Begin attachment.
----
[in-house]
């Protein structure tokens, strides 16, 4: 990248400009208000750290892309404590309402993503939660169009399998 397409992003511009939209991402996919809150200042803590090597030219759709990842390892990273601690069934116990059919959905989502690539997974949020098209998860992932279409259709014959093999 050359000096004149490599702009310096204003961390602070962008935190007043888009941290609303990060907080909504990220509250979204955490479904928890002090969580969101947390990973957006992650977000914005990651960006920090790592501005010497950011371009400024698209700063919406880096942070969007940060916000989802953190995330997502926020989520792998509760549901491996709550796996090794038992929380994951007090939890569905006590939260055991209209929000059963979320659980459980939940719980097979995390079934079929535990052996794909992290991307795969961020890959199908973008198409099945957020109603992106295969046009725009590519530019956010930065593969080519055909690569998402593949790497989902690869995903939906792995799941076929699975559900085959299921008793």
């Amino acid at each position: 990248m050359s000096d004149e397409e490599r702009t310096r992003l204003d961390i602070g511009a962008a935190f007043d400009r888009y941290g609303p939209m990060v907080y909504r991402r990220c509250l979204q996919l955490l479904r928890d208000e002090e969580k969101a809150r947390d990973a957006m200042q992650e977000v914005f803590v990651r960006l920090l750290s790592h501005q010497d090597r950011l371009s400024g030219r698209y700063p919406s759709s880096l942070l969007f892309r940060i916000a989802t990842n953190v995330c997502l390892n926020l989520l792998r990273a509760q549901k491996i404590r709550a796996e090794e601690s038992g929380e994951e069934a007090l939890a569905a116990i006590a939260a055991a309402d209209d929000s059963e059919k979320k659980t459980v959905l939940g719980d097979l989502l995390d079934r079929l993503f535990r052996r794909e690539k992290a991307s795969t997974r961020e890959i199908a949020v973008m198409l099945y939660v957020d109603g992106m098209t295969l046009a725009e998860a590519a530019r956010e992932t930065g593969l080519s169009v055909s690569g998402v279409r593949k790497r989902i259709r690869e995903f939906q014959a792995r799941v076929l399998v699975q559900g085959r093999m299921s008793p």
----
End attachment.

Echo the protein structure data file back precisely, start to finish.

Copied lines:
[in-house]
């Protein structure tokens, strides 16, 4: 990248400009208000750290892309404590309402993503939660169009399998 397409992003511009939209991402996919809150200042803590090597030219759709990842390892990273601690069934116990059919959905989502690539997974949020098209998860992932279409259709014959093999 050359000096004149490599702009310096204003961390602070962008935190007043888009941290609303990060907080909504990220509250979204955490479904928890002090969580969101947390990973957006992650977000914005990651960006920090790592501005010497950011371009400024698209700063919406880096942070969007940060916000989802953190995330997502926020989520792998509760549901491996709550796996090794038992929380994951007090939890569905006590939260055991209209929000059963979320659980459980939940719980097979995390079934079929535990052996794909992290991307795969961020890959199908973008198409099945957020109603992106295969046009725009590519530019956010930065593969080519055909690569998402593949790497989902690869995903939906792995799941076929699975559900085959299921008793």
């Amino acid at each position: 990248m050359s000096d004149e397409e490599r702009t310096r992003l204003d961390i602070g511009a962008a935190f007043d400009r888009y941290g609303p939209m990060v907080y909504r991402r990220c509250l979204q996919l955490l479904r928890d208000e002090e969580k969101a809150r947390d990973a957006m200042q992650e977000v914005f803590v990651r960006l920090l750290s790592h501005q010497d090597r950011l371009s400024g030219r698209y700063p919406s759709s880096l942070l969007f892309r940060i916000a989802t990842n953190v995330c997502l390892n926020l989520l792998r990273a509760q549901k491996i404590r709550a796996e090794e601690s038992g929380e994951e069934a007090l939890a569905a116990i006590a939260a055991a309402d209209d929000s059963e059919k979320k659980t459980v959905l939940g719980d097979l989502l995390d079934r079929l993503f535990r052996r794909e690539k992290a991307s795969t997974r961020e890959i199908a949020v973008m198409l099945y939660v957020d109603g992106m098209t295969l046009a725009e998860a590519a530019r956010e992932t930065g593969l080519s169009v055909s690569g998402v279409r593949k790497r989902i259709r690869e995903f939906q014959a792995r799941v076929l399998v699975q559900g085959r093999m299921s008793p």